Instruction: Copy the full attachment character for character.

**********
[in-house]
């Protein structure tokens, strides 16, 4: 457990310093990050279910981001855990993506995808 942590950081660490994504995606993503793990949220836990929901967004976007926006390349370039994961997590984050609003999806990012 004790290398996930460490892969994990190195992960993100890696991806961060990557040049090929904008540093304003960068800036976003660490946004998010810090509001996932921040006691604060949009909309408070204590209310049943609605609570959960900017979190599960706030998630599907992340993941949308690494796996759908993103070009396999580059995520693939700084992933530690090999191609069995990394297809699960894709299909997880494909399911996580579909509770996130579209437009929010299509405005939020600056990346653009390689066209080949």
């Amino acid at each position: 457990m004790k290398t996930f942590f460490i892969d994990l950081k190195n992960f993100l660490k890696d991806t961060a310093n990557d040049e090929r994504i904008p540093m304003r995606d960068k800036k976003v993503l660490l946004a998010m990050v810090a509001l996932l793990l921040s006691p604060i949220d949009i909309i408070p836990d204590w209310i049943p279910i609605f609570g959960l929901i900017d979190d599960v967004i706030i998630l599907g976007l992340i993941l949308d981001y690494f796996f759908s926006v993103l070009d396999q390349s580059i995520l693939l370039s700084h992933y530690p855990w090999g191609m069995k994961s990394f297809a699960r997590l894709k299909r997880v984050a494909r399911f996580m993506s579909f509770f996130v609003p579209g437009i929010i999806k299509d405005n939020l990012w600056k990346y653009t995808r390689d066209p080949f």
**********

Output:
[in-house]
């Protein structure tokens, strides 16, 4: 457990310093990050279910981001855990993506995808 942590950081660490994504995606993503793990949220836990929901967004976007926006390349370039994961997590984050609003999806990012 004790290398996930460490892969994990190195992960993100890696991806961060990557040049090929904008540093304003960068800036976003660490946004998010810090509001996932921040006691604060949009909309408070204590209310049943609605609570959960900017979190599960706030998630599907992340993941949308690494796996759908993103070009396999580059995520693939700084992933530690090999191609069995990394297809699960894709299909997880494909399911996580579909509770996130579209437009929010299509405005939020600056990346653009390689066209080949």
């Amino acid at each position: 457990m004790k290398t996930f942590f460490i892969d994990l950081k190195n992960f993100l660490k890696d991806t961060a310093n990557d040049e090929r994504i904008p540093m304003r995606d960068k800036k976003v993503l660490l946004a998010m990050v810090a509001l996932l793990l921040s006691p604060i949220d949009i909309i408070p836990d204590w209310i049943p279910i609605f609570g959960l929901i900017d979190d599960v967004i706030i998630l599907g976007l992340i993941l949308d981001y690494f796996f759908s926006v993103l070009d396999q390349s580059i995520l693939l370039s700084h992933y530690p855990w090999g191609m069995k994961s990394f297809a699960r997590l894709k299909r997880v984050a494909r399911f996580m993506s579909f509770f996130v609003p579209g437009i929010i999806k299509d405005n939020l990012w600056k990346y653009t995808r390689d066209p080949f």